As perpetual owners of the mineral rights in the county, the Osage Indians became the richest people per capita in the world during the "Oil Boom" of the 1920's. Oil Barons such as Frank Phillips and Jean Paul Getty sat under the "Million Dollar Elm" in Pawhuska to bid for the Osage oil leases which helped make their fortunes”
Expanded Divisions of Former Osage-Cherokee Freedmen Lands Cherokee Freedmen, Delawares and Shawnees were granted authority in the 1890 by the courts to file suit, either Individually or collectively as a Class, to sue the Cherokee Nation for the recovery of monies held in trust by the Cherokee Nation for the illegal sale of their allotted lands to other Indians boomers and sooners.
According to legal documents the Cherokee Freedmen were successful in this endeavor and a Federal Trust was established for Cherokee Freedmen in a Kansas Bank. What there is no record of is that the money was ever actually given or made accessible to the Cherokee Freedmen. Reportedly, there were millions of dollars set-aside in an account (based upon the sales of Cherokee Outlet Lands) that languished for years, until the modern manifestation of the Cherokee Nation claimed the monies instead of their Cherokee Freedmen, whom have been legally exiled and excluded from modern enrollment from the Tribe.
Regardless of their status, whether tied to the Cherokee Nation or as an Autonomous Tribal Band, it is still their money and it remains a debt unfulfilled. Whether the Cherokee Freedmen remain enrolled in the modern tribe or not, efforts at recovery of these millions owed to freedmen, stolen in this high style case of fraud, must be recovered.
Afterall, a successful court claim proved that the Cherokee Outlet Lands were rightly owned by Cherokee Freedmen and that they had a right to their fair share of moneys collected from the sale of their tribal domain.
Cherokee Freedmen were not, however, able to receive aid from the courts in time to halt the continued illegal sales of their lands, nor the Land Run following the opening of the Cherokee Outlet in 1893. Ethnic Cherokees and Freedmen were forced to stake claims upon their lands and wage an all out assault in order to keep their lands. (see Leona Mitchell Southern Heights Heritage Center and Museum story of Mollie Eskridge, ancestor of Sylvia Baucum and Anedria Brown).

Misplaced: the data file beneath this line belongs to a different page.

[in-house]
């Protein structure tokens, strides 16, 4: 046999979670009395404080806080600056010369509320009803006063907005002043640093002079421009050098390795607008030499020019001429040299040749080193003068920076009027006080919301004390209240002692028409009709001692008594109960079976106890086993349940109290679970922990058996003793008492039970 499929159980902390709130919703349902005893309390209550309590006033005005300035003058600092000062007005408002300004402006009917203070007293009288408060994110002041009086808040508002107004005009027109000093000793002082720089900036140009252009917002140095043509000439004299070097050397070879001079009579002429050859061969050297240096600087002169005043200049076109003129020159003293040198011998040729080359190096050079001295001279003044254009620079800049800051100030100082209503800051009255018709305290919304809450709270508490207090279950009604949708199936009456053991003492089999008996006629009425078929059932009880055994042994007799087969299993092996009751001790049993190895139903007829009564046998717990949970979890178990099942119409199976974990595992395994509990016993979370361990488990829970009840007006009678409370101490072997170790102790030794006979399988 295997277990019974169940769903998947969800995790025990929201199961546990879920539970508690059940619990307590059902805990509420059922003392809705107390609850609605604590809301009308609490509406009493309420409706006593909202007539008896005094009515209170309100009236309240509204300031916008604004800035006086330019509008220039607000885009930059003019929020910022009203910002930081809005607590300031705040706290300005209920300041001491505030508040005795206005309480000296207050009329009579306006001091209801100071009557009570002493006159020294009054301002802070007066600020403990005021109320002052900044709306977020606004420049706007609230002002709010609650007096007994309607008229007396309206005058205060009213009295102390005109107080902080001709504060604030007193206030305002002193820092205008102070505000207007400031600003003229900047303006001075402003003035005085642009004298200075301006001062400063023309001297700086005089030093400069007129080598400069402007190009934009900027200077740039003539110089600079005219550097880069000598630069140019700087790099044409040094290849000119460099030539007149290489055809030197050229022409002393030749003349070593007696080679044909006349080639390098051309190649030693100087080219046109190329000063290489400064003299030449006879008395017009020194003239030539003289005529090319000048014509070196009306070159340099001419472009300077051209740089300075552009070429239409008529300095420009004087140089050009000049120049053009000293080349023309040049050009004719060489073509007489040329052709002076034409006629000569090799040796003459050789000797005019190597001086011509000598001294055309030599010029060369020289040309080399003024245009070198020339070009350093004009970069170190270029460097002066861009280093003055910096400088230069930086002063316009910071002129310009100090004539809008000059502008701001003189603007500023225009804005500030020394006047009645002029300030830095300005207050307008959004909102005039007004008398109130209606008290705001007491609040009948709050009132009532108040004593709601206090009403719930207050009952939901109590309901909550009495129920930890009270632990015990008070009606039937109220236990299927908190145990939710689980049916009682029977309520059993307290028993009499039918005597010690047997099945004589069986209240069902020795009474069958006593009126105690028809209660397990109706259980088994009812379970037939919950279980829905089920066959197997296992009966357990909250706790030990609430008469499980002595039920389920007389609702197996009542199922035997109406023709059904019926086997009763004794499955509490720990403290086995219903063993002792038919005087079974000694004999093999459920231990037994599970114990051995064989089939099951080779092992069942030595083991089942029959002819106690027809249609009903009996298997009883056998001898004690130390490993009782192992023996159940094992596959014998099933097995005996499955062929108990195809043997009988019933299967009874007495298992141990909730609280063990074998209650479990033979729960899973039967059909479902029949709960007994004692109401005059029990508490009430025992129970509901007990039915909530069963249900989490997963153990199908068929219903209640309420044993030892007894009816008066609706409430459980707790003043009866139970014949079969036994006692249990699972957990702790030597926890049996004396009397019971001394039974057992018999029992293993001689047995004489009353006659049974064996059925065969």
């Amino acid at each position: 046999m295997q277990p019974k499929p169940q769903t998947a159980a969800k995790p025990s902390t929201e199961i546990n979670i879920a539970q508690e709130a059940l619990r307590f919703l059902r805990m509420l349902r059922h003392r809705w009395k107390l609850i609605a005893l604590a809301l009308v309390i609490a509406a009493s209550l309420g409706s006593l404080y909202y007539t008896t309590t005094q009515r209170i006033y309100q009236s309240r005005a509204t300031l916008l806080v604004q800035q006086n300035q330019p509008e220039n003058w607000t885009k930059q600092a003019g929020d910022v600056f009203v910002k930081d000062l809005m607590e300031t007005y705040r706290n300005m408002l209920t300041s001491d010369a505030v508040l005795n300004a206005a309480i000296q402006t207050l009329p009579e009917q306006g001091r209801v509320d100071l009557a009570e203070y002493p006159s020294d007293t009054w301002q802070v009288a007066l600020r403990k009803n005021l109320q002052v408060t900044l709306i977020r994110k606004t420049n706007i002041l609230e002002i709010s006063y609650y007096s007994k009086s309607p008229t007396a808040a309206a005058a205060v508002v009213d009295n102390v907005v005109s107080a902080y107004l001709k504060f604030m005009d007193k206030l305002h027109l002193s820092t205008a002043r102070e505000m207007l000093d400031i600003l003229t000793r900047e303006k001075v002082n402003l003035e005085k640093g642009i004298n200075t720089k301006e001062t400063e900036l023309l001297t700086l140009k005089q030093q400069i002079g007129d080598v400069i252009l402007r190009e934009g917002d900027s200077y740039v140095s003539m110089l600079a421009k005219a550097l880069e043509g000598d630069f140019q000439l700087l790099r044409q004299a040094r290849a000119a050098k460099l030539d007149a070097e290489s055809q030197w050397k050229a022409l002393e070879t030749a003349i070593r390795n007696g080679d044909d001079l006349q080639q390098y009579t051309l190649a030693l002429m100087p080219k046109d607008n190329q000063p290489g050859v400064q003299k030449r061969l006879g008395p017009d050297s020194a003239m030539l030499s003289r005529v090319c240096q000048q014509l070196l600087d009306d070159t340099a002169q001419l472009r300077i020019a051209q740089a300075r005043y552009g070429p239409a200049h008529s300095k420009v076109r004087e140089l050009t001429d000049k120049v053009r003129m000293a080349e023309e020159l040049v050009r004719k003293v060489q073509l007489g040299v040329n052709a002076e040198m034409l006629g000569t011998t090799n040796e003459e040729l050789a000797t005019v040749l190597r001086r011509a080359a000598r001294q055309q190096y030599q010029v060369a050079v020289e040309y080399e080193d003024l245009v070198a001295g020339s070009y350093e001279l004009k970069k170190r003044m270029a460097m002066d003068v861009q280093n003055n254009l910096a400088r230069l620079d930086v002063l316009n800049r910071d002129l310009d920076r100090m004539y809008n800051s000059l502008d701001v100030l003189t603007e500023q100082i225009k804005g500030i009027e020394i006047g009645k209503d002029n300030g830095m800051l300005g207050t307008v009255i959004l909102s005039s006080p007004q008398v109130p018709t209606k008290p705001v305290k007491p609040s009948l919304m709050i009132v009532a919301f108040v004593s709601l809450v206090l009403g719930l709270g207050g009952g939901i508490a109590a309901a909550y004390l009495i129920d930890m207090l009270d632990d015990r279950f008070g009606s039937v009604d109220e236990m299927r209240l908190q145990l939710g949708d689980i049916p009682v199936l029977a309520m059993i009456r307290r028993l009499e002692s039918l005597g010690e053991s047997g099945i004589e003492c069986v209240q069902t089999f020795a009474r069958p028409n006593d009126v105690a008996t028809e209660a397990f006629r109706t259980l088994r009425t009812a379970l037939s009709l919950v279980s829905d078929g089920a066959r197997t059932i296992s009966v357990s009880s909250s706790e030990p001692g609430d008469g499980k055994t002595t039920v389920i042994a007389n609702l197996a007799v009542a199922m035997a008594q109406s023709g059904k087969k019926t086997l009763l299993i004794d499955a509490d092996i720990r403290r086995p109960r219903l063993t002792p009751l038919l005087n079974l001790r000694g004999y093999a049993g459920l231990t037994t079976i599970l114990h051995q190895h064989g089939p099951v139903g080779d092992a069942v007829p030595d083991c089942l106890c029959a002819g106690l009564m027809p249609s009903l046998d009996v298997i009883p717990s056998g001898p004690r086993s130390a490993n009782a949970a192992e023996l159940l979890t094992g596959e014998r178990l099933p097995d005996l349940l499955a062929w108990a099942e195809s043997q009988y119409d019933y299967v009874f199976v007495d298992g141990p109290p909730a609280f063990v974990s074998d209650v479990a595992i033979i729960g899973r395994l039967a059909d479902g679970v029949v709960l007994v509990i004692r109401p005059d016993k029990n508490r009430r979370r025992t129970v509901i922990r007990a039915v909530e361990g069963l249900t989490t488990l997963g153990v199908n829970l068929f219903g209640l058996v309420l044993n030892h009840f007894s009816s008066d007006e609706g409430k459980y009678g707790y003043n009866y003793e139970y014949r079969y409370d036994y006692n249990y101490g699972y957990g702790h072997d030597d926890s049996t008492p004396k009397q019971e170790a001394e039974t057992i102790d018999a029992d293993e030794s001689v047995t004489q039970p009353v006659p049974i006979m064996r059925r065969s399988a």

Freedmen Farms, Black Cowboys and Drovers using the Springs (Government Springs) in Enid, Garfield County, Oklahoma occupied the territorial era and in fact formed territorial settlements all around the Springs.
These particular Black Cherokees and other Ethnic Bands of Indians and Freedmen represented serious competition for the influx of Euro-Farmers and Cattlemen driving livestock through the part of the former Osage and Cherokee domain that became Garfield and Kay Counties.
So, from the Euro and Mixed Blood White Indian perspective, getting the U.S. Government to put Federal brakes on Indian Freedmen Farming Pioneers (a people also needing to run their live stock through the Cherokee Outlet as they had been doing from 1830 forward and finally becoming legal owners through the 1866 Treaty) became an obsession.
Ethnic Indians, Freedmen and Black Land Rush Pioneers became targets for elimination in order to ensure the future success of Big Money Caucasian Interests moving into the Cherokee Outlet.
Intersecting Family Lines
The actual paternal Finley Family History shared by Regina Finley and I soon follows, after a couple of interesting tidbits from my paternal grandmother’s line:
The name of my father’s only brother (11 years older) was James Henry Augustus Brown. His father, August Brown was enrolled by the Dawes Commission in the Creek Nation as an infant Freedmen, under the name Augustus Brown.
More Intrigue: James Henry Augustus Brown, whom we lovingly referred to as "Uncle James," had several children from an early marriage to a woman named Adelaide, whose mother's name was "Tishomingo". The children born to the union of James and Adelaide Brown were, Eugene Brown (Genie Boy), Georgetta Brown, Ricky Brown and Marva Brown.
*Creek Naton Record Group 607 (Newborns):
#770 Brown, Augustus-New-Born Creek Freedmen
The Mother to both my father and his brother was Alfreddie H. Burton Brown. She was married to Robert Finley, but was referred to as Ms. Brown nearly her entire life.
Alfreddie Burton Brown’s siblings were;
1. Leroy Charles Burton (died in 1964, buried in a Military Cemetery in San Antonio, Texas).